Europe South Asia Asia Pacific Americas Middle East Africa BBC Homepage World Service Education

Front Page



UK Politics







Talking Point

In Depth

On Air

Low Graphics

Thursday, March 18, 1999 Published at 15:37 GMT

Business: Your Money

Car makers 'distorting' prices

MMC will now investigate the UK's 24bn new car industry

BBC News' Rory Cellan-Jones meets British car buyers in Europe
The Office of Fair Trading (OFT) has found evidence car makers are inhibiting competition in the new car market.

The OFT says it has referred the matter to the Monopolies and Mergers Commission (MMC) for deeper investigation.

[ image:  ]
The consumer watchdog questioned 17 car makers and more than 400 dealers in the market worth 24bn a year in the UK.

The OFT's initial enquiries follow investigative reports aired on television last year which were said to show that carmakers were dictating the retail prices of their cars to dealers, preventing the retailers offering discounts.

Paul Lasok QC and car dealer Clive Sutton: Very difficult for dealers to introduce competition to British car market
Comparisons showed UK car prices higher than those on the Continent with little variations on price between British dealers.

John Bridgeman, director general of the OFT said: "It is clear that the market isn't working properly and that there is an imbalance of power between manufacturers and dealers, which is distorting competition.

The OFT says that most dealers "appear to be far from independent" and reported an uncooperative response from some manufacturers.

John Bridgeman, Office of Fair Trading: Market isn't working
"Overall, the distribution of new cars appears to be as inefficient now as it was eight years ago and there is a strong case for re-examination by the MMC," Mr Bridgeman said.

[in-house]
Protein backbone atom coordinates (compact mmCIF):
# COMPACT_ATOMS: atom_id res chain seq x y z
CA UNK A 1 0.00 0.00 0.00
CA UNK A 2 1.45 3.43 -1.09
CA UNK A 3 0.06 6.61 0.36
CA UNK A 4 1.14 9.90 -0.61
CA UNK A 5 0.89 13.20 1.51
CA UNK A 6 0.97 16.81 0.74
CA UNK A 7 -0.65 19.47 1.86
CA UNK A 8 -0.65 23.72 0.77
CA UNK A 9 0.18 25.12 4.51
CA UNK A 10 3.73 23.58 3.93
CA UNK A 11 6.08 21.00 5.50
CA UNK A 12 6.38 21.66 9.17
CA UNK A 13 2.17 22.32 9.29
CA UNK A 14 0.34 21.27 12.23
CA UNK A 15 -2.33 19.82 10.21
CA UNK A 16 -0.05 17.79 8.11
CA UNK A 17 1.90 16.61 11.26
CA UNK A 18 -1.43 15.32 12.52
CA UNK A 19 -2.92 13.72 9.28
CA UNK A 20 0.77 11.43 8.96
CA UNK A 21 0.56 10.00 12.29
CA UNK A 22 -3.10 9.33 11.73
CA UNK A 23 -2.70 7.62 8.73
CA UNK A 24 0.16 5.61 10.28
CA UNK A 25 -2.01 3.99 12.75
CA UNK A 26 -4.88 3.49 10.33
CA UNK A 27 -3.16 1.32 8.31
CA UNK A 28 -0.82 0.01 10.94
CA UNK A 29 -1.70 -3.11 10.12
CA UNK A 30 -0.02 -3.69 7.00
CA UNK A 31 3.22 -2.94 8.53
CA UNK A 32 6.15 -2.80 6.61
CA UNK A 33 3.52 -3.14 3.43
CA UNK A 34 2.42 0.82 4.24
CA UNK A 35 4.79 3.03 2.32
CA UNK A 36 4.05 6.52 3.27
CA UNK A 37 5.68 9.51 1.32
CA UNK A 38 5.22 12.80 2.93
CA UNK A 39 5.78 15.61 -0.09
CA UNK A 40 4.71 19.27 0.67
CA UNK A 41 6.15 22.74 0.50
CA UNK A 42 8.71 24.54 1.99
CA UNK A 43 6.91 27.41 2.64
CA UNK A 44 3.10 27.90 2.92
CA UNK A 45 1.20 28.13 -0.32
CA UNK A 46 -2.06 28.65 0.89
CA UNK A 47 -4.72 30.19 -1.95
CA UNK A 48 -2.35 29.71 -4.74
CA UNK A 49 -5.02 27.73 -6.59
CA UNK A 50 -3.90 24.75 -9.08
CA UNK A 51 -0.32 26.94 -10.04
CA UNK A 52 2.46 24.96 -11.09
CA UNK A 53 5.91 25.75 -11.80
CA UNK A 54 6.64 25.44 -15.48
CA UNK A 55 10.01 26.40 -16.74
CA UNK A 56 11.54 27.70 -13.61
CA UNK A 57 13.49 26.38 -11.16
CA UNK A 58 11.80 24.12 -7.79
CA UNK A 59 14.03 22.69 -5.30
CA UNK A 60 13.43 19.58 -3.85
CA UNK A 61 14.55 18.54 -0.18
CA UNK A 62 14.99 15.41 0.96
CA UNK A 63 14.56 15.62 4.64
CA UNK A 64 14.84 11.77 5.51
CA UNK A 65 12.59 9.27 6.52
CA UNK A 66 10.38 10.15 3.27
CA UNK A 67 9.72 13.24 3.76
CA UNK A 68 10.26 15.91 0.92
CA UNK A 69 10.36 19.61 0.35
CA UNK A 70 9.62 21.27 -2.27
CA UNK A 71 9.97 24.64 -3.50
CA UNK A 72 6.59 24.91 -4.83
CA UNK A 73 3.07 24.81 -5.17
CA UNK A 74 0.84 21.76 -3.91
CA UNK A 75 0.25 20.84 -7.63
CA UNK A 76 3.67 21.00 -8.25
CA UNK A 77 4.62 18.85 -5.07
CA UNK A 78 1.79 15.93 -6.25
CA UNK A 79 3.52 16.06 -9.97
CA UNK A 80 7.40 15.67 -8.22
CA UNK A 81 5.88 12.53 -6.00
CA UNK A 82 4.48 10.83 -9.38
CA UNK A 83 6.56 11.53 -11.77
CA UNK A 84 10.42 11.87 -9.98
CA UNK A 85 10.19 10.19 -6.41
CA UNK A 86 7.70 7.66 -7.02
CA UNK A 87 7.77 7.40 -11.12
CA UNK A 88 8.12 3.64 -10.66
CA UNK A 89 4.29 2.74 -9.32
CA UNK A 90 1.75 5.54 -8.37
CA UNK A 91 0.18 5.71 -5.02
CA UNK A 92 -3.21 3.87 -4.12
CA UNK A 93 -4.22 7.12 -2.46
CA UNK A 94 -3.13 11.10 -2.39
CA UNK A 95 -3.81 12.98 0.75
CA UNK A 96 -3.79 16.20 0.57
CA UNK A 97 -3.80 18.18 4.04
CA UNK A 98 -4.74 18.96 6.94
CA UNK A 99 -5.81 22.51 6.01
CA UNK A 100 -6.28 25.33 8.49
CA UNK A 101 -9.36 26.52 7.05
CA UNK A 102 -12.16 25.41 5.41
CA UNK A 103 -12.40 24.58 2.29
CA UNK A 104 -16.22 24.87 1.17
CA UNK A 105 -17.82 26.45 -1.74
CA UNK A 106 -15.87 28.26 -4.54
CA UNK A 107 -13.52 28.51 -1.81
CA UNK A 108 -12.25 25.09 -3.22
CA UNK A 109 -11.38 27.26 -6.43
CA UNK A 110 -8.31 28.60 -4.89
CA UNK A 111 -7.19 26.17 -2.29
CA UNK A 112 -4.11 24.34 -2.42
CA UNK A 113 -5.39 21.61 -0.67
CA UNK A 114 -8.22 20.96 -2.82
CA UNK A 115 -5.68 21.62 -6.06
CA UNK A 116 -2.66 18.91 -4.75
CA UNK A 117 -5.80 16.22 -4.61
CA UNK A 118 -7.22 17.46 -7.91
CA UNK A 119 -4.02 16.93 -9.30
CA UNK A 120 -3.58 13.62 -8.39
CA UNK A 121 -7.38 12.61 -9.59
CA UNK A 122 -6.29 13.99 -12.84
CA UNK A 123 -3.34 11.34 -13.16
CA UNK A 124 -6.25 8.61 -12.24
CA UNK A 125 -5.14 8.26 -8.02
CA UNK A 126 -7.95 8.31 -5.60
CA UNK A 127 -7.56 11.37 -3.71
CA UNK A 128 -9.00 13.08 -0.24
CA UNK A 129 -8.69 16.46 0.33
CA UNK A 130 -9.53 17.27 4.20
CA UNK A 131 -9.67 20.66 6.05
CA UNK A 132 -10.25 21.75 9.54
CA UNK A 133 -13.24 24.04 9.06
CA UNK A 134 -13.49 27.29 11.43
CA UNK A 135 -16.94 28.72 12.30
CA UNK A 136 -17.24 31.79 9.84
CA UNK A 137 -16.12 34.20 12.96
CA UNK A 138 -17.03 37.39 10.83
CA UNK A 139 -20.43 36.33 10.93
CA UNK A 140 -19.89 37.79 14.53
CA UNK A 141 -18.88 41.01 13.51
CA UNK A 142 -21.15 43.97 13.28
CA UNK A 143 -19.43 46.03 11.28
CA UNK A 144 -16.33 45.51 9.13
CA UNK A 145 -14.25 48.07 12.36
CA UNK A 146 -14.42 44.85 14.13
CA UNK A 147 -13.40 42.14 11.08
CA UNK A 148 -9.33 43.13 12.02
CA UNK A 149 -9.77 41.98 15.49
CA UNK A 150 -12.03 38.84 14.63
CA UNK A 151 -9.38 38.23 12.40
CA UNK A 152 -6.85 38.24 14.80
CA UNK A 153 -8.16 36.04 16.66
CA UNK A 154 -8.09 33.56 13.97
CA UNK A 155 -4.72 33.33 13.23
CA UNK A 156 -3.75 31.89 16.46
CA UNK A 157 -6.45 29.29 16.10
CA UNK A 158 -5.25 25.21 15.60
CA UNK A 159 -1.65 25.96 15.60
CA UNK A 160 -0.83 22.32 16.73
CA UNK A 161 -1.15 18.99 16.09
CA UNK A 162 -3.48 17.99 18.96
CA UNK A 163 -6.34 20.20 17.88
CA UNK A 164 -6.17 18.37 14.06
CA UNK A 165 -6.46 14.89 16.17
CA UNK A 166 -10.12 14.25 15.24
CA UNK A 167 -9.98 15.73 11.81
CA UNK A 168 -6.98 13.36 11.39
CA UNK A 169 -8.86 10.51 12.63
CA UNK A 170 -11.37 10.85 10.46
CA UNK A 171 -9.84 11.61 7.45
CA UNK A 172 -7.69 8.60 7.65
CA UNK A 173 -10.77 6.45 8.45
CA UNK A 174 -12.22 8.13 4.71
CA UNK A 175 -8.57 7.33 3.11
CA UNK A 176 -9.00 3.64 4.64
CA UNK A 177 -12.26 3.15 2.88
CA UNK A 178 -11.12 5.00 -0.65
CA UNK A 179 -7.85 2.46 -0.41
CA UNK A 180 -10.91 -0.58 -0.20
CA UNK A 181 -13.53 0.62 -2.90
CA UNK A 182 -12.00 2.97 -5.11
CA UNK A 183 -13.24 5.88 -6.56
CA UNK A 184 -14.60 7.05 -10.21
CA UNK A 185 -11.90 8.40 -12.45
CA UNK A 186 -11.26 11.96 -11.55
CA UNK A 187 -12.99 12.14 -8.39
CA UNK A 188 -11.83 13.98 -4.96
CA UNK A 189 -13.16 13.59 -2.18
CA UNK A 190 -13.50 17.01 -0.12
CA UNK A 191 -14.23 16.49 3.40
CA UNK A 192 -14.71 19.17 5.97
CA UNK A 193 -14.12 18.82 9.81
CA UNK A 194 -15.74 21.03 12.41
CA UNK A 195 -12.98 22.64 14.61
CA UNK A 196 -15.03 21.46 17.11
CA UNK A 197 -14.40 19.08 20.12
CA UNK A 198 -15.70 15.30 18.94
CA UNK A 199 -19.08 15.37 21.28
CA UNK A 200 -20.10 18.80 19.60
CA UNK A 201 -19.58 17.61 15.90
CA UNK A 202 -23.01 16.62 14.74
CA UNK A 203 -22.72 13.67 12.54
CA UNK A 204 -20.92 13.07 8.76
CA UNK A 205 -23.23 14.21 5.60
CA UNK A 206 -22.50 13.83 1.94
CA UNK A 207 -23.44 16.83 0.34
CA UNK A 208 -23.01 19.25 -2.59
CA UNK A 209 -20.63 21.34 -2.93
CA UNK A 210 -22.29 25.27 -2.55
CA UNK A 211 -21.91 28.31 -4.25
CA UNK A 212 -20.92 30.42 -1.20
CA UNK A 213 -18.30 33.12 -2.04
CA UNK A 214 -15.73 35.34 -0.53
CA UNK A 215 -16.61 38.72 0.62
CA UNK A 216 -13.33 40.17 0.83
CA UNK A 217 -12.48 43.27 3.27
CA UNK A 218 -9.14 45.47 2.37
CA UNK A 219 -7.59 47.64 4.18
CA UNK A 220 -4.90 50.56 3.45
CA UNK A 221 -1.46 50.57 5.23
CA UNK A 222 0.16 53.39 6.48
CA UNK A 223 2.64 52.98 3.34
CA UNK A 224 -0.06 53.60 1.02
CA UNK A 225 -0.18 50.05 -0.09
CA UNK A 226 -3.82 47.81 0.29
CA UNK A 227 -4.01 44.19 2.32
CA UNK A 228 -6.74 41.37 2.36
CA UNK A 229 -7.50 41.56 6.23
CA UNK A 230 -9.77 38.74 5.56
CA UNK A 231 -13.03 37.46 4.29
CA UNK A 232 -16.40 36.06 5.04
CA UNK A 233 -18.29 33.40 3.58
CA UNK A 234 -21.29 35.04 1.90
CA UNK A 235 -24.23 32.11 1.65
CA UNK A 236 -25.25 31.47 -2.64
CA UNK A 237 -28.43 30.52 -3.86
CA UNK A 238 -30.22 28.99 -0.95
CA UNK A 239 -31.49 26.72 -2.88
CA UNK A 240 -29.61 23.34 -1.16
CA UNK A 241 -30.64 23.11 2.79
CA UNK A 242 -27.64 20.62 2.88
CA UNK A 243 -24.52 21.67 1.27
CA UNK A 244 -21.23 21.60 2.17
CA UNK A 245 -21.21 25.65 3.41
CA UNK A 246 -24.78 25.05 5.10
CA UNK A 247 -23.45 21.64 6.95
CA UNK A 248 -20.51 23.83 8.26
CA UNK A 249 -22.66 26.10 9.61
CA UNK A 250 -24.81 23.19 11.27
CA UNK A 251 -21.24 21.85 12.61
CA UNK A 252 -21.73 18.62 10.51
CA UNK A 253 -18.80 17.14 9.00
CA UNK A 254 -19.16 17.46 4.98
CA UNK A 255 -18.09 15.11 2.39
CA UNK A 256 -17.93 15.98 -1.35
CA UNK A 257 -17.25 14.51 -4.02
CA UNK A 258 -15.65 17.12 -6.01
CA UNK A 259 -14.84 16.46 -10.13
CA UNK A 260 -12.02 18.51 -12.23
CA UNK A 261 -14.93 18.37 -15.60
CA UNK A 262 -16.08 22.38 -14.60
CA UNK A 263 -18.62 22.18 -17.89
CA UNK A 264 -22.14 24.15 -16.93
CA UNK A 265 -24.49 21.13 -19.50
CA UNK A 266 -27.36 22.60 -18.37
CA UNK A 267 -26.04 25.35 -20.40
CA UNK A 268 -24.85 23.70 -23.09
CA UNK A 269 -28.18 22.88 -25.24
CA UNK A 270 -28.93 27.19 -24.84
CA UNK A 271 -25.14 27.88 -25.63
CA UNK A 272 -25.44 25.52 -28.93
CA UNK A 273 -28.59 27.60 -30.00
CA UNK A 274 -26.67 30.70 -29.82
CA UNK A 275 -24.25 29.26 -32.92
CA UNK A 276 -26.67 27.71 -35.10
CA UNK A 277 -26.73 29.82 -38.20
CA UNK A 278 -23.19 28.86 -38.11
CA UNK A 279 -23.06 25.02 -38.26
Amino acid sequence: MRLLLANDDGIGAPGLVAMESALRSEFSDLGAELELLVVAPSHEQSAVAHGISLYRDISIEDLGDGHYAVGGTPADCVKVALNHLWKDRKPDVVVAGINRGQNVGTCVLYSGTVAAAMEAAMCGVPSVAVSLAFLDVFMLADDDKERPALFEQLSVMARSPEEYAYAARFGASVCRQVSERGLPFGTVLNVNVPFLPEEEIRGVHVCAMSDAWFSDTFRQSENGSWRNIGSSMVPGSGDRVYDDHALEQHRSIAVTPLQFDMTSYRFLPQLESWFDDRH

The OFT said that its seven-month inquiry found that manufacturers would not give volume discounts to dealers, which could have been passed on to the consumer.

In addition, the practice of setting 'recommended retail prices' by manufacturers appeared to give good profits to even inefficient delaerships.

'Nothing to hide'

The Society of Motor Manufacturers and Traders (SMMT) said in a statement it would co-operate fully with an inquiry, that it had "nothing to hide" and that the industry adhered to "the framework of rules defined by UK and European governments".

A 1992 MMC report found competition satisfactory in the industry. The European Commission is to inquire into retail distribution overall across Europe.

Advanced options | Search tips

Back to top | BBC News Home | BBC Homepage |

Your Money Contents

In this section

The growing threat of internet fraud

Online share dealing triples

Maxwell pledge to pensioners

Insolvent firms to get breathing space

Building society offers 1,000 windfalls

Financial services plan for millions

Why banks love online customers

Help for the 'financially excluded'

Abbey, Halifax raise mortgage rates

Banks accused of sharp practice

Endowment holders 'may win payouts'